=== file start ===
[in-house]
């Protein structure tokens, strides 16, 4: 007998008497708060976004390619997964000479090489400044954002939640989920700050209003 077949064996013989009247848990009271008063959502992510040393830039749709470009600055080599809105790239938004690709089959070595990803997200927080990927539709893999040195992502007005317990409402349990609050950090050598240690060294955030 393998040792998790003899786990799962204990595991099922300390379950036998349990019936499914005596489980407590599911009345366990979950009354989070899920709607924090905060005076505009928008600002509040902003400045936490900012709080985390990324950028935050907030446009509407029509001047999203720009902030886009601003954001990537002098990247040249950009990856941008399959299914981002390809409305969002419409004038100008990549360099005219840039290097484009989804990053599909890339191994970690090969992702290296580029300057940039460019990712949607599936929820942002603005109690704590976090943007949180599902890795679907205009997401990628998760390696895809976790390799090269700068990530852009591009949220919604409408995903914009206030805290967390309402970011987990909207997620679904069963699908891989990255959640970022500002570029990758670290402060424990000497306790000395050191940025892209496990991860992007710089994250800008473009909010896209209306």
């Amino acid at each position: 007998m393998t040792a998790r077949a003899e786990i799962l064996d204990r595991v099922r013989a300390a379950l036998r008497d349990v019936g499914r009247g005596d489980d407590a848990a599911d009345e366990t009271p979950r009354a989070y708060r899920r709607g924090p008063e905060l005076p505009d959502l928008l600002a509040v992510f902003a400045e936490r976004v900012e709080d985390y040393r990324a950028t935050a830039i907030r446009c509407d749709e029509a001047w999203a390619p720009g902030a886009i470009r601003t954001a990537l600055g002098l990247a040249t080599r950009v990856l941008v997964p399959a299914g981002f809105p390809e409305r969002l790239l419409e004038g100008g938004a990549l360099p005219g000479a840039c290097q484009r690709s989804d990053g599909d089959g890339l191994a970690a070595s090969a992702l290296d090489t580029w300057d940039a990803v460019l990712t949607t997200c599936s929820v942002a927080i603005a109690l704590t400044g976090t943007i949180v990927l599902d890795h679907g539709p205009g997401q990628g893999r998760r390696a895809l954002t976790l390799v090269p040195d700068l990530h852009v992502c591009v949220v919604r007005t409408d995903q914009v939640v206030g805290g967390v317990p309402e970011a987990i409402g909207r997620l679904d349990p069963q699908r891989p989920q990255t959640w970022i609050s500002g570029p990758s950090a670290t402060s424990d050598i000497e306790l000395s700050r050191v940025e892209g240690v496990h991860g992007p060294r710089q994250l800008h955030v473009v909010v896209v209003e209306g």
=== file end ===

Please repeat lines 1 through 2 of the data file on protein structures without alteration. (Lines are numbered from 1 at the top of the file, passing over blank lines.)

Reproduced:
[in-house]
């Protein structure tokens, strides 16, 4: 007998008497708060976004390619997964000479090489400044954002939640989920700050209003 077949064996013989009247848990009271008063959502992510040393830039749709470009600055080599809105790239938004690709089959070595990803997200927080990927539709893999040195992502007005317990409402349990609050950090050598240690060294955030 393998040792998790003899786990799962204990595991099922300390379950036998349990019936499914005596489980407590599911009345366990979950009354989070899920709607924090905060005076505009928008600002509040902003400045936490900012709080985390990324950028935050907030446009509407029509001047999203720009902030886009601003954001990537002098990247040249950009990856941008399959299914981002390809409305969002419409004038100008990549360099005219840039290097484009989804990053599909890339191994970690090969992702290296580029300057940039460019990712949607599936929820942002603005109690704590976090943007949180599902890795679907205009997401990628998760390696895809976790390799090269700068990530852009591009949220919604409408995903914009206030805290967390309402970011987990909207997620679904069963699908891989990255959640970022500002570029990758670290402060424990000497306790000395050191940025892209496990991860992007710089994250800008473009909010896209209306």